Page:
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4 Challenges faced by MNCs in Asia, and how they can overcome these hurdles

4 Challenges faced by MNCs in Asia, and how they can overcome these hurdles

By SMU City Perspectives team

The swift nascence of the "Asian Century", during which the global centre of trade has shifted to the continent, has led to an abundance of opportunities in Asia. While Asia was not immune to the economic shock triggered by the pandemic, regional GDP growth rates have proved resilient, with the Asian economy shrinking by a mere 1.5 per cent in 2020 versus the 3.2 per cent experienced by the world economy. Add to the mix the rapidly growing populations of these emerging markets - and it's no wonder that global companies are hoping to leverage on fast-moving developments in the region.

However, critical knowledge is essential to help build successful ventures across this variegated economy, comprising 48 countries and three territories.

“Visualise what 3.2 billion middle-class consumers will do for the economies in Asia, and what revenue opportunities this represents for multinationals.”

- Dr Gordon Perchthold, Build & Manage Multinationals for Sustained Growth Across Asia

A former Global Partner with Deloitte Consulting, SMU Associate Professor of Strategic Management (Practice) Gordon Perchthold, has developed a curated collection of insights through his latest book, Build and Manage Multinationals for Sustained Growth Across Asia. Based on decades of industry experience and academic research, the book guides readers in accumulating valuable knowledge by the spoonful, thereby building relevant expertise, avoiding pitfalls, and accelerating results.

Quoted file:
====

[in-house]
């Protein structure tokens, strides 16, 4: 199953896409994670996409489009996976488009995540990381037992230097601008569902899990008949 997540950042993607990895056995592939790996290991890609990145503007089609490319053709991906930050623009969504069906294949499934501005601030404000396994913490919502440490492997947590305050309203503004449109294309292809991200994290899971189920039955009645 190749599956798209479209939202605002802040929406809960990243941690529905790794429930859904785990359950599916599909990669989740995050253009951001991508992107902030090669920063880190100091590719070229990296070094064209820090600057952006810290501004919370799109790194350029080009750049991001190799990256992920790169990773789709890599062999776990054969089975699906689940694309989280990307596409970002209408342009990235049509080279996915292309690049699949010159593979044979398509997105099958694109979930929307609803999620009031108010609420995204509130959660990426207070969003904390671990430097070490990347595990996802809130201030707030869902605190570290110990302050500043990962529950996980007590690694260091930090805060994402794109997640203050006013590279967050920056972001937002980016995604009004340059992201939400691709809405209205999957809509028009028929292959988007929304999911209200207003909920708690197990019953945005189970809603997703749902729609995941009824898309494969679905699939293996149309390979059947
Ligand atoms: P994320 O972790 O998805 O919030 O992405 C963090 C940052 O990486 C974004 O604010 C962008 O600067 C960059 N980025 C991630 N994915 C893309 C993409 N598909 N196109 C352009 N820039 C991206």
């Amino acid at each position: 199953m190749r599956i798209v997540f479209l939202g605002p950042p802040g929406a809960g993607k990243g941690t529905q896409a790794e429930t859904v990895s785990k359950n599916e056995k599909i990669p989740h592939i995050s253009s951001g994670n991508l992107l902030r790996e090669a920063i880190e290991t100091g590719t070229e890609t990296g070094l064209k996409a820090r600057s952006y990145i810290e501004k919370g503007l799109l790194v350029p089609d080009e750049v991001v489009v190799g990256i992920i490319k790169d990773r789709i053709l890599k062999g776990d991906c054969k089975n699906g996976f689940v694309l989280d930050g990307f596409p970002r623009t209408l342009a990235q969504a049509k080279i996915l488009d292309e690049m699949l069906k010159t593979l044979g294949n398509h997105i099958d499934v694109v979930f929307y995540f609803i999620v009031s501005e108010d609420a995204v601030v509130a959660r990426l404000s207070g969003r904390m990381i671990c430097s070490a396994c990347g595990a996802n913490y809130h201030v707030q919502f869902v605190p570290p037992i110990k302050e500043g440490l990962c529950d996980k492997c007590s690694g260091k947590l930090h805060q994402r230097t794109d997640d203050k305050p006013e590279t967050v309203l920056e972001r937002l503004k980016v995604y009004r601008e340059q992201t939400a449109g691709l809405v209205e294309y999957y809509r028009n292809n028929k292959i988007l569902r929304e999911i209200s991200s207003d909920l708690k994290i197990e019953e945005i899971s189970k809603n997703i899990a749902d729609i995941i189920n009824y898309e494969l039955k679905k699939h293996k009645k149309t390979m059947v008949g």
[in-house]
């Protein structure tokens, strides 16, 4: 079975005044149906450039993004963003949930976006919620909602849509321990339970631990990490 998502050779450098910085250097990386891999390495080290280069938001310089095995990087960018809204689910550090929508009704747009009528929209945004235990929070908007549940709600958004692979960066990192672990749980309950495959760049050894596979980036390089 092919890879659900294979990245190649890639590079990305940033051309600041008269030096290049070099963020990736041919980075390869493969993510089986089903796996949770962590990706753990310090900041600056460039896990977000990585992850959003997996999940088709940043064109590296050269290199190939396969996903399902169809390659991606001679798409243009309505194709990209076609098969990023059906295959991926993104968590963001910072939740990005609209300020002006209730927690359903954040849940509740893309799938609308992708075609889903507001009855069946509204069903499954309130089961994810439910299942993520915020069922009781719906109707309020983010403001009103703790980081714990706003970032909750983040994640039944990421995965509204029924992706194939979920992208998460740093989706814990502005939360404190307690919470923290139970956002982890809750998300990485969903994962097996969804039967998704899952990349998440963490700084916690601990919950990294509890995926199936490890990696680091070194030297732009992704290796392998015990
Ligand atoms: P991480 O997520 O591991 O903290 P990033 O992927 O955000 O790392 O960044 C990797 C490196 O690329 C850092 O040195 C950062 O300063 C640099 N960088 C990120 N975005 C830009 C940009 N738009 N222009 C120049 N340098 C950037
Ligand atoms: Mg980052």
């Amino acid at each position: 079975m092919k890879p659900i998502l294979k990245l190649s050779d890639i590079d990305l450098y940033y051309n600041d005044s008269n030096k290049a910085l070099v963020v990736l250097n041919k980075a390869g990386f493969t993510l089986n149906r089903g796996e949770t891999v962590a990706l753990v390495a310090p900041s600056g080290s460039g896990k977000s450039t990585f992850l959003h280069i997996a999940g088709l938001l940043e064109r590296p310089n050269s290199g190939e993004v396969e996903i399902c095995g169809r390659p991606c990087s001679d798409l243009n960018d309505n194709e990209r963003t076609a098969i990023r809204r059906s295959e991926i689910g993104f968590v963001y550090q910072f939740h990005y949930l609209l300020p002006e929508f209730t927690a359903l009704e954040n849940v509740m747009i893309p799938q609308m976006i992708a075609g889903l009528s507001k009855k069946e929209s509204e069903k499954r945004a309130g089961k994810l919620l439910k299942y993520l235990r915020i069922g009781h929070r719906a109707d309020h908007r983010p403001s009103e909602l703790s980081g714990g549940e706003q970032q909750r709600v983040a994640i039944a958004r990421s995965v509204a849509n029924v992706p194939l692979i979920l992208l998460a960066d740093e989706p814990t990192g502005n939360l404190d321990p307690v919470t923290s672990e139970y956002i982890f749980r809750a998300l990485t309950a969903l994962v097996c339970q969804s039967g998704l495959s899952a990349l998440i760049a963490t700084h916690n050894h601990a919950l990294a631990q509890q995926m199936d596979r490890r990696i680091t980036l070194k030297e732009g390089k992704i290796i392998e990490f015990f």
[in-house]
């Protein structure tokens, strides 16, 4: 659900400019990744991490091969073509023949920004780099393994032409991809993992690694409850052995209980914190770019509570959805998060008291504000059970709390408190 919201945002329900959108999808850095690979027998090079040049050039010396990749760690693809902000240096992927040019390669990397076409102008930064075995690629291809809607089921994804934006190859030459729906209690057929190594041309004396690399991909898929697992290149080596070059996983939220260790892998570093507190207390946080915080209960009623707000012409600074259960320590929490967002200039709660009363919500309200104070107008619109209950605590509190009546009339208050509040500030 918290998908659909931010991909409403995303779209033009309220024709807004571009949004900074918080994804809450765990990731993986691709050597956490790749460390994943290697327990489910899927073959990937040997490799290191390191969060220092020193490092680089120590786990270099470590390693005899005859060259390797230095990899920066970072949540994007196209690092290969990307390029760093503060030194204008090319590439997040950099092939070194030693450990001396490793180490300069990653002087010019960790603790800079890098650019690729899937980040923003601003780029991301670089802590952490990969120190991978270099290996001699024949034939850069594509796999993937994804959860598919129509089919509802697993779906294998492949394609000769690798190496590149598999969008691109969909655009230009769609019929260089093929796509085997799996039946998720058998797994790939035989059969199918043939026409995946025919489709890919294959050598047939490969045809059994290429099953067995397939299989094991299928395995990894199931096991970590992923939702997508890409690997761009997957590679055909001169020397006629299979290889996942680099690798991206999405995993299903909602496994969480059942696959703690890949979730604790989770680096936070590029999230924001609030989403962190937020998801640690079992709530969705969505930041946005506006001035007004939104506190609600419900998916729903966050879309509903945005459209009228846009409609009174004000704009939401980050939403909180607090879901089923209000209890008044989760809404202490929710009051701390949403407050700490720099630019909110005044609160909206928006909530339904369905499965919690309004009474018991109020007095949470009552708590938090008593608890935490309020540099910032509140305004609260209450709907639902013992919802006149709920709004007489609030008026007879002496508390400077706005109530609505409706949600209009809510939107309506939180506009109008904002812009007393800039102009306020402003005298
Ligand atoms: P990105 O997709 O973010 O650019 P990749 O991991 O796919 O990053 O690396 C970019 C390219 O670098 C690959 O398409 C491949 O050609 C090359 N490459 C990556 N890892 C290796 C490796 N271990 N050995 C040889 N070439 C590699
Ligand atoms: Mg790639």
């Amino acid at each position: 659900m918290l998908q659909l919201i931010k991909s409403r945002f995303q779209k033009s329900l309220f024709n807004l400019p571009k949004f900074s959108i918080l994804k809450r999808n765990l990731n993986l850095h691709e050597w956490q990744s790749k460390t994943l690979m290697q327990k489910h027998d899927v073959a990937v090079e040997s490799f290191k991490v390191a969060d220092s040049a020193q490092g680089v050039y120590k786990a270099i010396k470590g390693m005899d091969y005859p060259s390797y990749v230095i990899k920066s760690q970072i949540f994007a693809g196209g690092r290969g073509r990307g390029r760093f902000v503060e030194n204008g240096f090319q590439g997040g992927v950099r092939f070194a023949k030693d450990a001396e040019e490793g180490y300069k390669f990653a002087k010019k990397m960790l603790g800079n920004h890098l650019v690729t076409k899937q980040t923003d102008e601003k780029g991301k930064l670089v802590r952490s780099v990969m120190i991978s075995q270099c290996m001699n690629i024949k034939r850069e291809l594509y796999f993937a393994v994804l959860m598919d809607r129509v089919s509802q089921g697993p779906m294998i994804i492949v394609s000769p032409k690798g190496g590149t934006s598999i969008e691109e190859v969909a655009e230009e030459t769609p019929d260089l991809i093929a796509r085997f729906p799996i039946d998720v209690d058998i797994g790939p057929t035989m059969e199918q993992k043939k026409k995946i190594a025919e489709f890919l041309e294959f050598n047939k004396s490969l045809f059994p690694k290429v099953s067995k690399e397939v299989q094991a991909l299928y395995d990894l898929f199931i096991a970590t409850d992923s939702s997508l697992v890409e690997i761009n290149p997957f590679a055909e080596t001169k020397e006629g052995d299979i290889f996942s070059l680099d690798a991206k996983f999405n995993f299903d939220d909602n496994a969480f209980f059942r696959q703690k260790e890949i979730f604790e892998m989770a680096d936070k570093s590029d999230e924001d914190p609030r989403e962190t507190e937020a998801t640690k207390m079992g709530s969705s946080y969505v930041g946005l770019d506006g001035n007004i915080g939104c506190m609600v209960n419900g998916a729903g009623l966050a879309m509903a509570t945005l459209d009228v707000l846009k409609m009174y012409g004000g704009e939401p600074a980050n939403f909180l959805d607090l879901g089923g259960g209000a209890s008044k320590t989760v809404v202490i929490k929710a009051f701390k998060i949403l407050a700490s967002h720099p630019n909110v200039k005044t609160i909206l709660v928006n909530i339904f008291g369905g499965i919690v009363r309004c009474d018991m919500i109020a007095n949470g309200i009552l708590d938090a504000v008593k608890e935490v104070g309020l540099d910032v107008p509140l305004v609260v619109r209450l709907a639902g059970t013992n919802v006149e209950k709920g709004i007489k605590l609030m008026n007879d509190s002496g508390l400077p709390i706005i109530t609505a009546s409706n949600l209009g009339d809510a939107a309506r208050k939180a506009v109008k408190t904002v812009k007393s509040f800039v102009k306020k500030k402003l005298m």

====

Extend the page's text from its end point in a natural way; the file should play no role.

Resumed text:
Here are four challenges (among many more detailed in the book) facing multinational companies looking to expand into Asia, and how companies can overcome such hurdles as well as identify new opportunities for growth.

Key challenges faced by MNCs

1. Cultural diversity

Asia is home to some of the most diverse countries and cultures in the world, and it can be challenging for businesses from different areas in the region or around the globe looking to expand their operations. Understanding how dynamics vary among these nations will help better navigate this richly diverse terrain.

For a start, business leaders should identify dimensions in which people from different countries are culturally dissimilar, and adapt their engagement approaches accordingly.

In terms of organisation structure, for example, Asian managers may be more directive to their subordinates, with the latter possessing a lower degree of expectation when it comes to freedom to pursue directions on their own accord. Conversely, in the West, employees are entrusted with greater freedom to make individual choices, but may tend to be more focused on personal success than loyalty to their bosses.

When it comes to communication, the way one's message is received by foreign colleagues may also differ. As such, it is important to adjust delivery style when presenting across cultures to ensure the content resonates in the way it is intended.

2. Cognitive bias